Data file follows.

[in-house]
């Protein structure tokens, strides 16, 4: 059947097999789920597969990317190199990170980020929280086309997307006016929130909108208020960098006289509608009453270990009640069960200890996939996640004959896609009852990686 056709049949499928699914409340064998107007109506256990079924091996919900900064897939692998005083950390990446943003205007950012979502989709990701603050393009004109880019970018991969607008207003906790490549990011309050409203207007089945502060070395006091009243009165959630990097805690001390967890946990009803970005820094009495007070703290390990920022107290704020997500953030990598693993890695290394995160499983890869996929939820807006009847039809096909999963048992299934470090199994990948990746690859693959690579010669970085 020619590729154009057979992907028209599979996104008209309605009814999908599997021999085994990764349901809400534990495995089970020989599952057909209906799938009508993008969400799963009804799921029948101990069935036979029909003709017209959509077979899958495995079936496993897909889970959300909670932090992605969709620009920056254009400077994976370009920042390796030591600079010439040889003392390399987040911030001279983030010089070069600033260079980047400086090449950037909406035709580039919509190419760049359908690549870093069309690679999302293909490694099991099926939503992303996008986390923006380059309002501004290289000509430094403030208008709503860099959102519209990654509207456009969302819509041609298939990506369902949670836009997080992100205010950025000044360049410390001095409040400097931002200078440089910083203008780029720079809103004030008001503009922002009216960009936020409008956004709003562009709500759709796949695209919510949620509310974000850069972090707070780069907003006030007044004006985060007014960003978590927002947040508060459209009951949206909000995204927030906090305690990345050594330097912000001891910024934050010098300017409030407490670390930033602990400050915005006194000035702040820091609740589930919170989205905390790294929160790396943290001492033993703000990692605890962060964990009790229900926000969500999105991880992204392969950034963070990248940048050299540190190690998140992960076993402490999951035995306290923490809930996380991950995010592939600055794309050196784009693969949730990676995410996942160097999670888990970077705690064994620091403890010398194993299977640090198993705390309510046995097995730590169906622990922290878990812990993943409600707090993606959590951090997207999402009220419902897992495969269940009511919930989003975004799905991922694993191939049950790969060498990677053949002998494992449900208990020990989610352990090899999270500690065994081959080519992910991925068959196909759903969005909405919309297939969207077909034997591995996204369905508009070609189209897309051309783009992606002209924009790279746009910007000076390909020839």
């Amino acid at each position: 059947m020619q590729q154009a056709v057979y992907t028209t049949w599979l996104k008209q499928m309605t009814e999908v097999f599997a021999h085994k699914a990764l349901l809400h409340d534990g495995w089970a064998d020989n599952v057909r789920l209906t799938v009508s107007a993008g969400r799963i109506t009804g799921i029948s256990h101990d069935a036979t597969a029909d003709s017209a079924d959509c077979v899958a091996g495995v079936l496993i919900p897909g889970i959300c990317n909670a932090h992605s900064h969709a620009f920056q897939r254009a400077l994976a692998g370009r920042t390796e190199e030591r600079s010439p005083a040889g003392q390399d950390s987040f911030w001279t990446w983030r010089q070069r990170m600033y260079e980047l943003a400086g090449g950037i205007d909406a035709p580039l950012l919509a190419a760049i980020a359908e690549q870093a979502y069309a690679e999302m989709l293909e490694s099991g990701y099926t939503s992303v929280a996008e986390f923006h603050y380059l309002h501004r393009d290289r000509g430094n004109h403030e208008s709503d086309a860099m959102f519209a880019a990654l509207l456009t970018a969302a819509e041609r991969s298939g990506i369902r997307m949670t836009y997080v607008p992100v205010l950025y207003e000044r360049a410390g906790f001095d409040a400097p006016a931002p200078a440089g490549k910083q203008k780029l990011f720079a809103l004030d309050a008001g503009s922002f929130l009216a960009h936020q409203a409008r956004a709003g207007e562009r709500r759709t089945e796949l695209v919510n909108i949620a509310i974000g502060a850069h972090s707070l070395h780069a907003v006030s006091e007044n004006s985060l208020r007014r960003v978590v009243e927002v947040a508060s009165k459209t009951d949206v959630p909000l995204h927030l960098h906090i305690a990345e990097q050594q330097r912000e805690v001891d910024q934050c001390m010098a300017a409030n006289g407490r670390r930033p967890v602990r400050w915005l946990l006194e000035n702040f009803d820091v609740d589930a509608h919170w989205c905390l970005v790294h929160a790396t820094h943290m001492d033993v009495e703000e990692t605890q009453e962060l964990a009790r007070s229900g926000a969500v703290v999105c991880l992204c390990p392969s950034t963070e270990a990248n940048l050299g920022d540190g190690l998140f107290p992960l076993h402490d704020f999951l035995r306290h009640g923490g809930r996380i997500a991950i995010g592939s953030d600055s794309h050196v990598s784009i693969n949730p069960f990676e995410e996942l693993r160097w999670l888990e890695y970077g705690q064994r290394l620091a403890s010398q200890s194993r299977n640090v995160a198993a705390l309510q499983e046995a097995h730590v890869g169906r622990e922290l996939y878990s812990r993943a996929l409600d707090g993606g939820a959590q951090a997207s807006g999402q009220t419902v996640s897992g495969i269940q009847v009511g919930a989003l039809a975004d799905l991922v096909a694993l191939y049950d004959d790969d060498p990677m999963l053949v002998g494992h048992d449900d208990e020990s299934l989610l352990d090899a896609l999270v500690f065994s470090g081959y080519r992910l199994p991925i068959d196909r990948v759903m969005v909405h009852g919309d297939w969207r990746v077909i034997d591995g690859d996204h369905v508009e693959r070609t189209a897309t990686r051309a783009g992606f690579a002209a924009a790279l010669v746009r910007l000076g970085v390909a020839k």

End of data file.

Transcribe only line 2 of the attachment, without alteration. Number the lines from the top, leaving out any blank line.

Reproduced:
């Protein structure tokens, strides 16, 4: 059947097999789920597969990317190199990170980020929280086309997307006016929130909108208020960098006289509608009453270990009640069960200890996939996640004959896609009852990686 056709049949499928699914409340064998107007109506256990079924091996919900900064897939692998005083950390990446943003205007950012979502989709990701603050393009004109880019970018991969607008207003906790490549990011309050409203207007089945502060070395006091009243009165959630990097805690001390967890946990009803970005820094009495007070703290390990920022107290704020997500953030990598693993890695290394995160499983890869996929939820807006009847039809096909999963048992299934470090199994990948990746690859693959690579010669970085 020619590729154009057979992907028209599979996104008209309605009814999908599997021999085994990764349901809400534990495995089970020989599952057909209906799938009508993008969400799963009804799921029948101990069935036979029909003709017209959509077979899958495995079936496993897909889970959300909670932090992605969709620009920056254009400077994976370009920042390796030591600079010439040889003392390399987040911030001279983030010089070069600033260079980047400086090449950037909406035709580039919509190419760049359908690549870093069309690679999302293909490694099991099926939503992303996008986390923006380059309002501004290289000509430094403030208008709503860099959102519209990654509207456009969302819509041609298939990506369902949670836009997080992100205010950025000044360049410390001095409040400097931002200078440089910083203008780029720079809103004030008001503009922002009216960009936020409008956004709003562009709500759709796949695209919510949620509310974000850069972090707070780069907003006030007044004006985060007014960003978590927002947040508060459209009951949206909000995204927030906090305690990345050594330097912000001891910024934050010098300017409030407490670390930033602990400050915005006194000035702040820091609740589930919170989205905390790294929160790396943290001492033993703000990692605890962060964990009790229900926000969500999105991880992204392969950034963070990248940048050299540190190690998140992960076993402490999951035995306290923490809930996380991950995010592939600055794309050196784009693969949730990676995410996942160097999670888990970077705690064994620091403890010398194993299977640090198993705390309510046995097995730590169906622990922290878990812990993943409600707090993606959590951090997207999402009220419902897992495969269940009511919930989003975004799905991922694993191939049950790969060498990677053949002998494992449900208990020990989610352990090899999270500690065994081959080519992910991925068959196909759903969005909405919309297939969207077909034997591995996204369905508009070609189209897309051309783009992606002209924009790279746009910007000076390909020839």